The New Republic looks at the science of choice… and the mental costs of not being able to afford much:
In the 1990s, social psychologists developed a theory of “depletable” self-control. The idea was that an individual’s capacity for exerting willpower was finite—that exerting willpower in one area makes us less able to exert it in other areas. In 1998, researchers at Case Western Reserve University published some of the young movement’s first returns. Roy Baumeister, Ellen Bratslavsky, Mark Muraven, and Dianne Tice set up a simple experiment. They had food-deprived subjects sit at a table with two types of food on it: cookies and chocolates; and radishes. Some of the subjects were instructed to eat radishes and resist the sweets, and afterwards all were put to work on unsolvable geometric puzzles. Resisting the sweets, independent of mood, made participants give up more than twice as quickly on the geometric puzzles. Resisting temptation, the researchers found, seemed to have “produced a ‘psychic cost.’”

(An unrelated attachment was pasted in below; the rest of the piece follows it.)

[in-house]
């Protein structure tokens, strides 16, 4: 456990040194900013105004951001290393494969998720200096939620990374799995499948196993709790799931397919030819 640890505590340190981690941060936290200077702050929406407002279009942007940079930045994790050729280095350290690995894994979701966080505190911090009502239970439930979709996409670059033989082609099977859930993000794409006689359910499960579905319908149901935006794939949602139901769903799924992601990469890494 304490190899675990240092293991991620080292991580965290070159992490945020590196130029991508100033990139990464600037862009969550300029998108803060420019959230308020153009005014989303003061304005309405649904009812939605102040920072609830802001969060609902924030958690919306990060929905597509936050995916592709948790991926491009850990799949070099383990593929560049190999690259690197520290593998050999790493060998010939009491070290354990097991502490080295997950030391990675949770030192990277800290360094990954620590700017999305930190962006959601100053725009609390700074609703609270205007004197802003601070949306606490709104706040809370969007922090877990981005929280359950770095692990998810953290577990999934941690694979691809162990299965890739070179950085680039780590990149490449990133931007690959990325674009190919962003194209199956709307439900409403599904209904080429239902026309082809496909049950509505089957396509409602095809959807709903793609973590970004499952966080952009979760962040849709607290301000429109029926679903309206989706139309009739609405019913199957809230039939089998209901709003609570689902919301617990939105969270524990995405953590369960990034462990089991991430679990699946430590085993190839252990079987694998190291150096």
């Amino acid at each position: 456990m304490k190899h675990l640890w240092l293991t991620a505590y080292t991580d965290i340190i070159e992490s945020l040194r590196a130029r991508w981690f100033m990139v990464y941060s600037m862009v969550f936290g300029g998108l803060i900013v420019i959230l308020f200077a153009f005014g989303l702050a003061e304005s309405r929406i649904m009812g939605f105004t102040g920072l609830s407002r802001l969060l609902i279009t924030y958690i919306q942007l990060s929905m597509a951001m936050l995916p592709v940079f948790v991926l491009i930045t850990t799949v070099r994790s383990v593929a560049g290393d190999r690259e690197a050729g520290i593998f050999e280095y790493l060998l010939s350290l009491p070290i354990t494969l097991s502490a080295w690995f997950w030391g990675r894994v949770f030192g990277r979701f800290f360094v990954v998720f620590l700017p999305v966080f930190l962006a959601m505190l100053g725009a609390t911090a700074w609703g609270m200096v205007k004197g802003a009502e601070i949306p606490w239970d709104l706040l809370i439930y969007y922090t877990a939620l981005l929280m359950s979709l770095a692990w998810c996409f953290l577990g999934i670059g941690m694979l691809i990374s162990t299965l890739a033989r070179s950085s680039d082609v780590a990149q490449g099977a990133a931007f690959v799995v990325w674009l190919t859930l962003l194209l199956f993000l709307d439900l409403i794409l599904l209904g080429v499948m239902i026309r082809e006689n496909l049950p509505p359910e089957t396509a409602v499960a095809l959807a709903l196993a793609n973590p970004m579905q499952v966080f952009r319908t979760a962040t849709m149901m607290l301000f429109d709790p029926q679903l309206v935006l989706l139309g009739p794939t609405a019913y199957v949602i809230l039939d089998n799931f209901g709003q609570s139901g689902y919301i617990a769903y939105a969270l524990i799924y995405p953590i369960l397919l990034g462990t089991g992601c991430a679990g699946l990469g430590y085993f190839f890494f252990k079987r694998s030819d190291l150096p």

Taking this model of willpower into the real world, psychologists and economists have been exploring one particular source of stress on the mind: finances. The level at which the poor have to exert financial self-control, they have suggested, is far lower than the level at which the well-off have to do so. Purchasing decisions that the wealthy can base entirely on preference, like buying dinner, require rigorous tradeoff calculations for the poor. As Princeton psychologist Eldar Shafir formulated the point in a recent talk, for the poor, “almost everything they do requires tradeoff thinking. It’s distracting, it’s depleting … and it leads to error.” The poor have to make financial tradeoff decisions, as Shafir put it, “on anything above a muffin.”
Last December, Princeton economist Dean Spears published a series of experiments (pdf) that each revealed how “poverty appears to have made economic decision-making more consuming of cognitive control for poorer people than for richer people.” In one experiment, poor participants in India performed far less well on a self-control task after simply having to first decide whether to purchase body soap. As Spears found, “Choosing first was depleting only for the poorer participants.”
And so, in addition to all the structural barriers that prevent even determined poor people from escaping poverty, there may be another, deeper, and considerably more disturbing barrier: Poverty may reduce free will, making it even harder for the poor to escape their circumstances.
This explains a lot about a certain level of fatigue I’ve noticed in myself at certain junctures. Time is money, sure… but so is willpower.